(iv) Applicant’s intent in applying for the GTLD, including whether the applicant, at the time of application for the GTLD, had knowledge of the objector’s mark, or could not have reasonably been unaware of that mark, and including whether the applicant has engaged in a pattern of conduct whereby it applied for or operates TLDs or registrations in TLDs which are identical or confusingly similar to the marks of others.

(v) Whether and to what extent the applicant has used, or has made demonstrable preparations to use, the sign corresponding to the GTLD in connection with a bona fide offering of goods or services or a bona fide provision of information in a way that does not interfere with the legitimate exercise by the objector of its mark rights.

(vi) Whether the applicant has marks or other intellectual property rights in the sign corresponding to the GTLD, and, if so, whether any acquisition of such a right in the sign, and use of the sign, has been bona fide, and whether the purported or likely use of the GTLD by the applicant is consistent with such acquisition or use.

(vii) Whether and to what extent the applicant has been commonly known by the sign corresponding to the GTLD, and if so, whether any purported or likely use of the GTLD by the applicant is consistent therewith and bona fide.

(viii) Whether the applicant’s intended use of the GTLD would create a likelihood of confusion with the objector’s mark as to the source, sponsorship, affiliation, or endorsement of the GTLD.

For an objection based on rights in the name or acronym of an IGO, the panel will consider the following non-exclusive consideration factors:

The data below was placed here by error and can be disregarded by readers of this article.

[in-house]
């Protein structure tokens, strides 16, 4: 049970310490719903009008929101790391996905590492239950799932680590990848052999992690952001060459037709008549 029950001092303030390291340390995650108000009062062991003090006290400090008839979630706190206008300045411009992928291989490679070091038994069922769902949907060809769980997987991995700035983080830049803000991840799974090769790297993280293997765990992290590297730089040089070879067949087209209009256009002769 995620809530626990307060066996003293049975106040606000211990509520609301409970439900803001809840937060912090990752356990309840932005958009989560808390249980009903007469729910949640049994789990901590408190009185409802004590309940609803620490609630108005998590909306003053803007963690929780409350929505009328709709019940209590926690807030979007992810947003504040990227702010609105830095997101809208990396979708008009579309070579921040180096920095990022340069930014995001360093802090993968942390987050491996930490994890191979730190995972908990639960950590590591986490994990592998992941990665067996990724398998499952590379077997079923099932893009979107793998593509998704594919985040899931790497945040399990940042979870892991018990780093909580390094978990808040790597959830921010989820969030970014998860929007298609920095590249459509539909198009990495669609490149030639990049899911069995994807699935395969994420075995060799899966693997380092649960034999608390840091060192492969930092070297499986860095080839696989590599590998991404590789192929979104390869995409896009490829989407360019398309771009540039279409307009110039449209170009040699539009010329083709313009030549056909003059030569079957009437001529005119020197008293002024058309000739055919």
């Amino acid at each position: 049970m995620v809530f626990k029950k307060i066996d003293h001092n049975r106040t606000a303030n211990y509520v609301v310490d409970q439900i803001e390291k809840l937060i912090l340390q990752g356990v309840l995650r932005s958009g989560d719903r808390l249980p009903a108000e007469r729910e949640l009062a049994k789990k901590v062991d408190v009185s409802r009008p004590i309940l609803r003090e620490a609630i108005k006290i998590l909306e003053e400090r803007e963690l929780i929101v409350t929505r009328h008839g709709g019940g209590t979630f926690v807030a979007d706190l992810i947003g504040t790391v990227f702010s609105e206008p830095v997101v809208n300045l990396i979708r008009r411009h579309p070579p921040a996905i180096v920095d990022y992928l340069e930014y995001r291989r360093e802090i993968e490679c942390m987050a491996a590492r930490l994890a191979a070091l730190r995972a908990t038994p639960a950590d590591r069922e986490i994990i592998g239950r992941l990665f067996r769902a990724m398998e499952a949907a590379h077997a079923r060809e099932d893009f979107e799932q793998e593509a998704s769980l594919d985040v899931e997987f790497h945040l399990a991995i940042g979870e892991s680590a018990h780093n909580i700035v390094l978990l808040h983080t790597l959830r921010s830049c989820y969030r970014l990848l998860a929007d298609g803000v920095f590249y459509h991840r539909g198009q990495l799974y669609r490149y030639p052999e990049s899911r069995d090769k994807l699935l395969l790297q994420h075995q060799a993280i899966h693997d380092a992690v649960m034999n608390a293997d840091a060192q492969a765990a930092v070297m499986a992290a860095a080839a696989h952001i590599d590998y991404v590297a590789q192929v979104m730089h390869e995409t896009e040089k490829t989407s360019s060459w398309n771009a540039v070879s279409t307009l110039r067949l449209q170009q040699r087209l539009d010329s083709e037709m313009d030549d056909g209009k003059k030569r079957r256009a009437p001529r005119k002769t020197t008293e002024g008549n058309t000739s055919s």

(i) Whether the applied-for gTLD is identical or similar, including in appearance, phonetic sound or meaning, to the name or acronym of the objecting IGO.

(ii) Historical coexistence of the IGO and the applicant’s use of a similar name or acronym. Factors considered may include: a. Level of global recognition of both entities;

(iii) Length of time the entities have been in existence; c. Public historical evidence of their existence, which may include whether the objecting IGO has communicated its name or abbreviation under Article 6ter of the Paris Convention for the Protection of Industrial Property.

(iv) Whether and to what extent the applicant has used, or has made demonstrable preparations to use, the sign corresponding to the TLD in connection with a bona fide offering of goods or services or a bona fide provision of information in a way that does not interfere with the legitimate exercise of the objecting IGO’s name or acronym.

(v) Whether and to what extent the applicant has been commonly known by the sign corresponding to the applied-for GTLD, and if so, whether any purported or likely use of the GTLD by the applicant is consistent therewith and bona fide.

(vi) Whether the applicant’s intended use of the applied-for GTLD would create a likelihood of confusion with the objecting IGO’s name or acronym as to the source, sponsorship, affiliation, or endorsement of the TLD.

After closing the application window (from January 12 to March 29, 2012) and posting all applications, ICANN will announce the opening of the objection filing window. Currently, the objection filing window is anticipated to be seven months, from approximately May 1 to December 1, 2012. (More or less in parallel with the latter filing window, ICANN will be undertaking a so-called Initial Evaluation of applications for compliance with ICANN Applicant Guidebook formalities.)